Crohn’s Disease (Symptoms, Diagnosis, and Treatment)
Definition: Crohn’s disease is an inflammatory bowel disease (IBD) that may affect any part of the gastrointestinal tract from mouth to anus. It most commonly occurs in the small intestine and the colon. However, the disease can affect any part of our gastrointestinal (GI) tract, from our mouth to our anus. The disease can involve some parts of the GI tract and skip other parts.
The inflammation caused by Crohn’s disease often spreads deep into the layers of affected bowel tissue. Crohn’s disease can be both painful and debilitating and sometimes may lead to life-threatening complications.
It isn’t clear what causes Crohn’s disease. However, the following factors may influence whether people get it:
- Immune system
Up to 20 percent of people with Crohn’s disease also have a parent, child, or sibling with the disease.
Signs and symptoms often include abdominal pain, diarrhea (which may be bloody if inflammation is severe), fever, and weight loss. Other complications may occur outside the gastrointestinal tract and include anemia, skin rashes, arthritis, inflammation of the eye, and tiredness. The skin rashes may be due to infections as well as pyoderma gangrenosum or erythema nodosum.
While there’s no known cure for Crohn’s disease, therapies can greatly reduce its signs and symptoms and even bring about long-term remission. With treatment, many people with Crohn’s disease are able to function well.
Signs and Symptoms of Crohn’s disease: Signs and symptoms of Crohn’s disease can range from mild to severe. They usually develop gradually, but sometimes will come on suddenly, without warning. They may vary over time and from person to person, depending on what part of the gastrointestinal (GI) tract is inflamed. And because symptoms vary from person to person, the way to gauge what people consider a flare-up of symptoms is relative to what is “normal” for them.
When the disease is active, signs and symptoms may include:
- Abdominal pain and cramping
- Blood in people’s stool
- Mouth sores
- Reduced appetite and weight loss
- Pain or drainage near or around the anus due to inflammation from a tunnel into the skin (fistula)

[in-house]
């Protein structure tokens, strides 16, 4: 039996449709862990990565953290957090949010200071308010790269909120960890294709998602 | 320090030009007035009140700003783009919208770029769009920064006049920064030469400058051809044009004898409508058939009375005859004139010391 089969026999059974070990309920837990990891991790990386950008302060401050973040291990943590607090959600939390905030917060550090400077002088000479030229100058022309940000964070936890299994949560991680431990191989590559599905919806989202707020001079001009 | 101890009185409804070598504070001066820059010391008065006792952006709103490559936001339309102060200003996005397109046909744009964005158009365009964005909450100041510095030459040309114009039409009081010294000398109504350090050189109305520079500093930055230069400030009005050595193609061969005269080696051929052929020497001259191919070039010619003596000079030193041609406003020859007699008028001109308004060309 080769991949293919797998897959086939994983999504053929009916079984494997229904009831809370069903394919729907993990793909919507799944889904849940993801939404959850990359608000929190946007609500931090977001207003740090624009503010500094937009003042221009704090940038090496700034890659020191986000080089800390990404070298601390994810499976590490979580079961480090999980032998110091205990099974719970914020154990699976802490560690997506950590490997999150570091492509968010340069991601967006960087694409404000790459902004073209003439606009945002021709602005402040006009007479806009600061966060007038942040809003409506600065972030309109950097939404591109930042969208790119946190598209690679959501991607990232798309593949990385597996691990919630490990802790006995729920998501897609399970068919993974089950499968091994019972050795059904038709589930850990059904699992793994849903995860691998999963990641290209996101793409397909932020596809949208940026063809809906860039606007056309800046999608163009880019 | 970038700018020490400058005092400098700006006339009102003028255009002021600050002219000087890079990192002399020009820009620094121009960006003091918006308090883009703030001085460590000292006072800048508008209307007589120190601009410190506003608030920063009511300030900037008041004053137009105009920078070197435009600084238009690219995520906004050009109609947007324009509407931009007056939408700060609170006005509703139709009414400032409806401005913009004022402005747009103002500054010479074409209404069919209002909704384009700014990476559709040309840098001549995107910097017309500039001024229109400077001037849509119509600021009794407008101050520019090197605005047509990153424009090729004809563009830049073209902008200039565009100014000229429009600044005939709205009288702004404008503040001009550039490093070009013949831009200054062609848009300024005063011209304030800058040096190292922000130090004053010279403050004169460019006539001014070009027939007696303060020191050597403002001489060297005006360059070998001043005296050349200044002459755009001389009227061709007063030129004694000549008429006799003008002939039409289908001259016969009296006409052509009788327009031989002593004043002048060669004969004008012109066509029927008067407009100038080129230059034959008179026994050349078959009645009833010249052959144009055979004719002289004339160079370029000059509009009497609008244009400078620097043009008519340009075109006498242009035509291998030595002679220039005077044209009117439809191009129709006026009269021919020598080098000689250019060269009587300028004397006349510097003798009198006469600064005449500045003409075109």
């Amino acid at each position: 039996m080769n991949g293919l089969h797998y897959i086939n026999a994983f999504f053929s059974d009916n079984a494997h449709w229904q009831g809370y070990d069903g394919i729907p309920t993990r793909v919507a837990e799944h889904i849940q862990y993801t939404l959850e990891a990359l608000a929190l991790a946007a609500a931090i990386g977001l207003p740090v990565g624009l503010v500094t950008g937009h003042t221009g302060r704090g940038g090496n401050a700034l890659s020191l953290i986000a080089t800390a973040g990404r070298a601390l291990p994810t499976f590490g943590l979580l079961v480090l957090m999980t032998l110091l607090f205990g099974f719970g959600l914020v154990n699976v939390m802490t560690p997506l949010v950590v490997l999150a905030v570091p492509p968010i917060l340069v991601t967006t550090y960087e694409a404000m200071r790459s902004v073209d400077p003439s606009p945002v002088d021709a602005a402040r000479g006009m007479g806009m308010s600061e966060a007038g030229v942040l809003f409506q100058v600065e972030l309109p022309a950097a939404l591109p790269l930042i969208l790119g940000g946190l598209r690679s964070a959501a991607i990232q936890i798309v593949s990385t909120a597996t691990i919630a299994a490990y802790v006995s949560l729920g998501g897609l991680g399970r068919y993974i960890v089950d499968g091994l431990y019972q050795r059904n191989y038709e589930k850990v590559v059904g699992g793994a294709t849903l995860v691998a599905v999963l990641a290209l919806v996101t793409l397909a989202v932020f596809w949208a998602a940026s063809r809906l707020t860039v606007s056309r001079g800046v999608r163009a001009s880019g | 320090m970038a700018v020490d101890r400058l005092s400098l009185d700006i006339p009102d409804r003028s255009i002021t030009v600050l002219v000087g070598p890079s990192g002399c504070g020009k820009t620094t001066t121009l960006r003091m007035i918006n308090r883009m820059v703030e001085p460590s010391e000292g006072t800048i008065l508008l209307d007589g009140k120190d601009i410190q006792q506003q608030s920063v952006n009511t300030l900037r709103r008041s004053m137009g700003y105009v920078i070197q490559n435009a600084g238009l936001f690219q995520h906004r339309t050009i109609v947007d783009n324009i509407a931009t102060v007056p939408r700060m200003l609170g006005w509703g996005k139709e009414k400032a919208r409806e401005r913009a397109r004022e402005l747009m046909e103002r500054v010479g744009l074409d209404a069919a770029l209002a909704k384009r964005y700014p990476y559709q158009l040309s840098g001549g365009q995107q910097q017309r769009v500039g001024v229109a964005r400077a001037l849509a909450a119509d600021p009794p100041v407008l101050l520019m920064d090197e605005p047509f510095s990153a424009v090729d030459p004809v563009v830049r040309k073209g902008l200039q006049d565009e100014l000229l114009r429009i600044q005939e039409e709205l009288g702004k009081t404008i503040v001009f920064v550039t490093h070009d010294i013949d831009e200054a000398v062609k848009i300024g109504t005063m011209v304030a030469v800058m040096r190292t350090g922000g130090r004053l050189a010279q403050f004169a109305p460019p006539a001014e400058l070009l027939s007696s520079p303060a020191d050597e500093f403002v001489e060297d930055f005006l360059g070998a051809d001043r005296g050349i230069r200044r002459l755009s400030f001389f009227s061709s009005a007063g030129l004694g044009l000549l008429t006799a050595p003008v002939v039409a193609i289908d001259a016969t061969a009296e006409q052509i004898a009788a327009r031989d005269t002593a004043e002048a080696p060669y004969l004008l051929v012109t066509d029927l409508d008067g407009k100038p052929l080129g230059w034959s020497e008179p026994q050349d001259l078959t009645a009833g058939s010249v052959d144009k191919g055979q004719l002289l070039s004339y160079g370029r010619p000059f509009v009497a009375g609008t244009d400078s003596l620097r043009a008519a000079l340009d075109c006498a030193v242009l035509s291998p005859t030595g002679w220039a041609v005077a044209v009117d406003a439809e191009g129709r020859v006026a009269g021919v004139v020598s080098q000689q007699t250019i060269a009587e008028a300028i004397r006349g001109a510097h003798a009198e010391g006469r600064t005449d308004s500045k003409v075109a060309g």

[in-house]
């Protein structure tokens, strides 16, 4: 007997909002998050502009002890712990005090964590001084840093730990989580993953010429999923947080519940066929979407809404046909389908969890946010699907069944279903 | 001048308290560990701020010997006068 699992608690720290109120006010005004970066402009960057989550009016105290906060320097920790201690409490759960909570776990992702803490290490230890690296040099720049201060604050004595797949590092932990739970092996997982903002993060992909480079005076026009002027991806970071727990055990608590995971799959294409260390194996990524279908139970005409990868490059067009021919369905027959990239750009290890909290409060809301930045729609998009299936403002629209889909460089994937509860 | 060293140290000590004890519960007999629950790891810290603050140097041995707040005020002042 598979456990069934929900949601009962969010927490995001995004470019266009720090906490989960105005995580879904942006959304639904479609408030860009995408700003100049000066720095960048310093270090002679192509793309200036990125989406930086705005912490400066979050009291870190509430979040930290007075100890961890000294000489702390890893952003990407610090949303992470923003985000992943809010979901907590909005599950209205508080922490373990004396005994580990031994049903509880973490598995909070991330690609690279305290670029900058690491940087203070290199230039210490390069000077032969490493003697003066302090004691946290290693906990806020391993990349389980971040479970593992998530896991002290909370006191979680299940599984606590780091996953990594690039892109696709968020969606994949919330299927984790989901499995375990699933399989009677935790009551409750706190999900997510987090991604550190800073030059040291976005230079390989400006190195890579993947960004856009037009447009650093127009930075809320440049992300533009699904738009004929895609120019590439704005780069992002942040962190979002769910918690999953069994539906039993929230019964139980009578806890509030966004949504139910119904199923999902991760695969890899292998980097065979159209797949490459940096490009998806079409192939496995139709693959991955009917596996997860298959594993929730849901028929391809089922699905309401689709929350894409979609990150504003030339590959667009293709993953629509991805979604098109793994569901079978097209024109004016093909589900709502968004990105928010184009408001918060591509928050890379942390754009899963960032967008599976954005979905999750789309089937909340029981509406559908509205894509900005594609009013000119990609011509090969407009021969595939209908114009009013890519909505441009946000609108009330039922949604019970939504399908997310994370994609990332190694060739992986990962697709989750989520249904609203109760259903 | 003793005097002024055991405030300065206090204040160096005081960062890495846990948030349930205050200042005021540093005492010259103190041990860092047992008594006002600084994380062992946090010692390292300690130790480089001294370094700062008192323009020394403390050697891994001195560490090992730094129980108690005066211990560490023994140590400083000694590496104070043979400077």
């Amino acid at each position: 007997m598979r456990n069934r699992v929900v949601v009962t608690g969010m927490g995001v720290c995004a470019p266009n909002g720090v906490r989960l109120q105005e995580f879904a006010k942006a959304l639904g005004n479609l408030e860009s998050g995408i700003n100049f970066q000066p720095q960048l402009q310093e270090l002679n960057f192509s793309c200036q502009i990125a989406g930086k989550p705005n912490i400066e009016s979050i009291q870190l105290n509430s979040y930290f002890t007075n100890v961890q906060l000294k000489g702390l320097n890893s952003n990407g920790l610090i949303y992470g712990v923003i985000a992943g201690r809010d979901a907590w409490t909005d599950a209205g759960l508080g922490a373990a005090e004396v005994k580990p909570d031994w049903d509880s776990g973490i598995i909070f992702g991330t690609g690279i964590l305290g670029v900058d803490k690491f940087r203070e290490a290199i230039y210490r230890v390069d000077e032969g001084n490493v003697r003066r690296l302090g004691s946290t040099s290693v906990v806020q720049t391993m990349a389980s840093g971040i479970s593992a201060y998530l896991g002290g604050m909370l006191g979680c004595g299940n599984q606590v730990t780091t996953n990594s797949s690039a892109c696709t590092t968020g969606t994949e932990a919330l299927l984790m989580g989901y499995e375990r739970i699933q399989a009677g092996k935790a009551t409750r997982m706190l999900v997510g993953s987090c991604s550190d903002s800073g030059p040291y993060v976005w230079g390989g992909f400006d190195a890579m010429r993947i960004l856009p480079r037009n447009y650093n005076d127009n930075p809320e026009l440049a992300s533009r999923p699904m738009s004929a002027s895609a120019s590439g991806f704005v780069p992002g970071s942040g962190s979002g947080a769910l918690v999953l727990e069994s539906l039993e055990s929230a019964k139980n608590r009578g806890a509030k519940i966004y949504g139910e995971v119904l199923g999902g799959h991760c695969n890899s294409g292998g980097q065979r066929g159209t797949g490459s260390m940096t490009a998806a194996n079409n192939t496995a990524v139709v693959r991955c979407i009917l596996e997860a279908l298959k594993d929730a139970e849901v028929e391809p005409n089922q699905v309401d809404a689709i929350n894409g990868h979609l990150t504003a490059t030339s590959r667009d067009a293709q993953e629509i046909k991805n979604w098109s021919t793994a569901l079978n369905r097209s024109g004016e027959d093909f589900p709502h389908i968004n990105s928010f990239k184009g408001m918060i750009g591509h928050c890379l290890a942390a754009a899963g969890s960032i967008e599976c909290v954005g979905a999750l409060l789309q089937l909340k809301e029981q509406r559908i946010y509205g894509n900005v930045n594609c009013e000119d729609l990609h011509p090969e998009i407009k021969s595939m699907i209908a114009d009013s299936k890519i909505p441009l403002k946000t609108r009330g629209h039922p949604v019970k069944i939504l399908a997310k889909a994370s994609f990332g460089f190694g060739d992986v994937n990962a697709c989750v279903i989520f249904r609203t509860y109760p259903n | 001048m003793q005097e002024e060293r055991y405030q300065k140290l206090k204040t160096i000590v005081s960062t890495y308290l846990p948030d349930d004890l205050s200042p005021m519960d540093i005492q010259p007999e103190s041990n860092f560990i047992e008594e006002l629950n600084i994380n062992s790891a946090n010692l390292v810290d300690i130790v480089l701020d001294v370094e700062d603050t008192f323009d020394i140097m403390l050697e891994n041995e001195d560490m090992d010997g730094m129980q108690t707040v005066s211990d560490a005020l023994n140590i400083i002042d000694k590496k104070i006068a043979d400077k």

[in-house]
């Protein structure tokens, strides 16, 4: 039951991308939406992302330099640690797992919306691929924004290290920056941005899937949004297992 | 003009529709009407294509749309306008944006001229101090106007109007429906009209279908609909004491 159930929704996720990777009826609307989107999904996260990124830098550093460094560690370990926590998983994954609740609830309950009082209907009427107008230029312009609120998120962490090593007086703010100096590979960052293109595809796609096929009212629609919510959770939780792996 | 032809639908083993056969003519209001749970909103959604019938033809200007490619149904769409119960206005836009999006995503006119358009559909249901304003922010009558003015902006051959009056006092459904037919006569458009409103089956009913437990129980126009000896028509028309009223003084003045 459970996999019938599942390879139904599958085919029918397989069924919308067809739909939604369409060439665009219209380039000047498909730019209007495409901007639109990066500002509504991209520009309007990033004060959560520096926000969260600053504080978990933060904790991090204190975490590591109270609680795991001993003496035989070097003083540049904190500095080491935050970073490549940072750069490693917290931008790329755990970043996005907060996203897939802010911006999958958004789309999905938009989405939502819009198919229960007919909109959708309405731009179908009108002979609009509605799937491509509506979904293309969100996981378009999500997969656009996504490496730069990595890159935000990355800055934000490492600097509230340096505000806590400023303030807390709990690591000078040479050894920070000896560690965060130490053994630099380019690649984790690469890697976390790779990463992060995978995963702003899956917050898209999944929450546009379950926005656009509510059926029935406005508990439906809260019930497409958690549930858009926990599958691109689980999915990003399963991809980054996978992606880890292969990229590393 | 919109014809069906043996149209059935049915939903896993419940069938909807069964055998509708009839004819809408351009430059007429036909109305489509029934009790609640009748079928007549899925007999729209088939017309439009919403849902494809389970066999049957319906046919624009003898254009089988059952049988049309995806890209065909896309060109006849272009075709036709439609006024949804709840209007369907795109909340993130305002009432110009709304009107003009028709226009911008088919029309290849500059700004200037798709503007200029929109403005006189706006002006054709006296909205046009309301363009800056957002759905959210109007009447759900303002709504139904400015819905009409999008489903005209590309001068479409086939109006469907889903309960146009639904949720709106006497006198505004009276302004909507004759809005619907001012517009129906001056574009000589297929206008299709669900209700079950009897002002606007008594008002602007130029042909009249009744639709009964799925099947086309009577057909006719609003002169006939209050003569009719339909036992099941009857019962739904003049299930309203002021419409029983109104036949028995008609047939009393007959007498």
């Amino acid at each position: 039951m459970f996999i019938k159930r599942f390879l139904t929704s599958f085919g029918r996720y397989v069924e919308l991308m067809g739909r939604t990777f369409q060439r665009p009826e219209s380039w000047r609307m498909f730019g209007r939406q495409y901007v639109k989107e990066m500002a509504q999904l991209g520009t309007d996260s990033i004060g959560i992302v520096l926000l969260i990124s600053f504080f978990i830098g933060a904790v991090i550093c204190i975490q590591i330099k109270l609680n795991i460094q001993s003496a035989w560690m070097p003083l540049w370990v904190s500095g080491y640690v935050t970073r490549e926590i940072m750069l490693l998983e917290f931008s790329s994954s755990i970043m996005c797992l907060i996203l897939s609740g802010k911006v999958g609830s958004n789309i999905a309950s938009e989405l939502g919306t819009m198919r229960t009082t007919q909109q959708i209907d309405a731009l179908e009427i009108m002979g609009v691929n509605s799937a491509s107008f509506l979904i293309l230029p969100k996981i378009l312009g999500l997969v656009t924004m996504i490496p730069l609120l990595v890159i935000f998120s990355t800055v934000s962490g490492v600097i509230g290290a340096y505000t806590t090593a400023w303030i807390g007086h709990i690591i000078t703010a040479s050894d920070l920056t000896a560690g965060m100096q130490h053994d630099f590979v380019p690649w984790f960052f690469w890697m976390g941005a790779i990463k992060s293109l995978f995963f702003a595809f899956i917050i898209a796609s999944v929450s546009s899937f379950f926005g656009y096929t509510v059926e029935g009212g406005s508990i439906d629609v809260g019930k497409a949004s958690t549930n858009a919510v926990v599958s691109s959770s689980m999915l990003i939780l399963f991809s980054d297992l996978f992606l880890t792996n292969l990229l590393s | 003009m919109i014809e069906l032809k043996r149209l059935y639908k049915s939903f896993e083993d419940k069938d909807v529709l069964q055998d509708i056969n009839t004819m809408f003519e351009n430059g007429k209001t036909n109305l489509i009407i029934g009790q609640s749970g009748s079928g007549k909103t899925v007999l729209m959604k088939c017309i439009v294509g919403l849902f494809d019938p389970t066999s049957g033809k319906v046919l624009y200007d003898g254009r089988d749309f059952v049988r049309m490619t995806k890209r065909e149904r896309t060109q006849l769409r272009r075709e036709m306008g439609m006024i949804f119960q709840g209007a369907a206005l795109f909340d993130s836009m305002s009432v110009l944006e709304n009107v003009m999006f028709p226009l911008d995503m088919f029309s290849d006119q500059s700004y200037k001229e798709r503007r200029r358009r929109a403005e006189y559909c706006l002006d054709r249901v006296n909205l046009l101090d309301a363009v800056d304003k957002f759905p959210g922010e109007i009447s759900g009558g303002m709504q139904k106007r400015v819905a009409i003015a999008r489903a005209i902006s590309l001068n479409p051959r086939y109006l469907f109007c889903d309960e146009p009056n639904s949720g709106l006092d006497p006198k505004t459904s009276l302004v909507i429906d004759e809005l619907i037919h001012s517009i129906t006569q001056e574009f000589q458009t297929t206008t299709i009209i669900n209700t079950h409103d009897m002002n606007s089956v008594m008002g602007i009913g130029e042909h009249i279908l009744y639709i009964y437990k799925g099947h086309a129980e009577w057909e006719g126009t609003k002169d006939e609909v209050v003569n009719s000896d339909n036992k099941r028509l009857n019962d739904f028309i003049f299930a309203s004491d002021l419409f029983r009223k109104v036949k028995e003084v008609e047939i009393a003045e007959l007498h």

Other signs and symptoms –
People with severe Crohn’s disease also may experience:
- Inflammation of skin, eyes, and joints
- Inflammation of the liver or bile ducts
- Delayed growth or sexual development, in children
Crohn’s can affect the entire GI tract — from the mouth to the anus — and can be progressive, so over time, people’s symptoms could get worse. That’s why it’s important that they have an open and honest conversation about their symptoms since the doctor will use that information to help determine what treatment plan is best for them.
Diagnosis and Treatment of Crohn’s disease: The diagnosis of Crohn’s disease can sometimes be challenging, and a number of tests are often required to assist the physician in making the diagnosis.
There is no one test to diagnose Crohn’s disease. The doctor will likely use a combination of tests to help confirm a diagnosis of Crohn’s disease, including:
Blood tests may include:
- Antibody tests
- Complete blood count (CBC)
- C-reactive protein
- Electrolyte panel
- Erythrocyte sedimentation rate
- Iron and B12 levels
- Liver function
- Computerized tomography (CT)
- Magnetic resonance imaging (MRI)
- Capsule Endoscopy
- Balloon-assisted enteroscopy
Other conditions with similar symptoms as Crohn’s disease include intestinal tuberculosis, Behçet’s disease, ulcerative colitis, nonsteroidal anti-inflammatory drug enteropathy, irritable bowel syndrome, and celiac disease.
Even though there is currently no cure for Crohn’s disease, there is a wide range of treatment options available that can help control Crohn’s symptoms and even help people achieve and maintain remission (having few or no symptoms over a period of time) as long as they stay on their treatment as prescribed. In fact, achieving and maintaining remission is the main goal of Crohn’s disease treatment.
- Medication for Crohn’s disease: Several types of medications are available to treat Crohn’s disease. Medications used to treat the symptoms of Crohn’s disease include 5-aminosalicylic acid (5-ASA) formulations, prednisone, immunomodulators such as azathioprine (given as the prodrug for 6-mercaptopurine), methotrexate, infliximab, adalimumab, certolizumab, vedolizumab, and natalizumab. Hydrocortisone should be used in severe attacks of Crohn’s disease.
- Surgery: However, surgery may be a consideration if the disease doesn’t respond to medication—although surgery is not a cure for Crohn’s disease, as it is sometimes considered to be in ulcerative colitis. In fact, about 60%-75% of Crohn’s patients may require surgery at some point to correct potential complications of Crohn’s disease—such as clearing an intestinal blockage or repairing damage to the intestines. Damage to the intestines can include a perforation or abscess (a pus-filled area caused by infection).
- Lifestyle changes: Certain lifestyle changes can reduce symptoms, including dietary adjustments, elemental diet, proper hydration, and smoking cessation. Diets that include higher levels of fiber and fruit are associated with reduced risk, while diets rich in total fats, polyunsaturated fatty acids, meat, and omega-6 fatty acids may increase the risk of Crohn’s. Smoking may increase Crohn’s disease; stopping is recommended. Eating small meals frequently instead of big meals may also help with a low appetite.
The benefits of surgery for Crohn’s disease are usually temporary. The disease often recurs, frequently near the reconnected tissue. The best approach is to follow surgery with medication to minimize the risk of recurrence.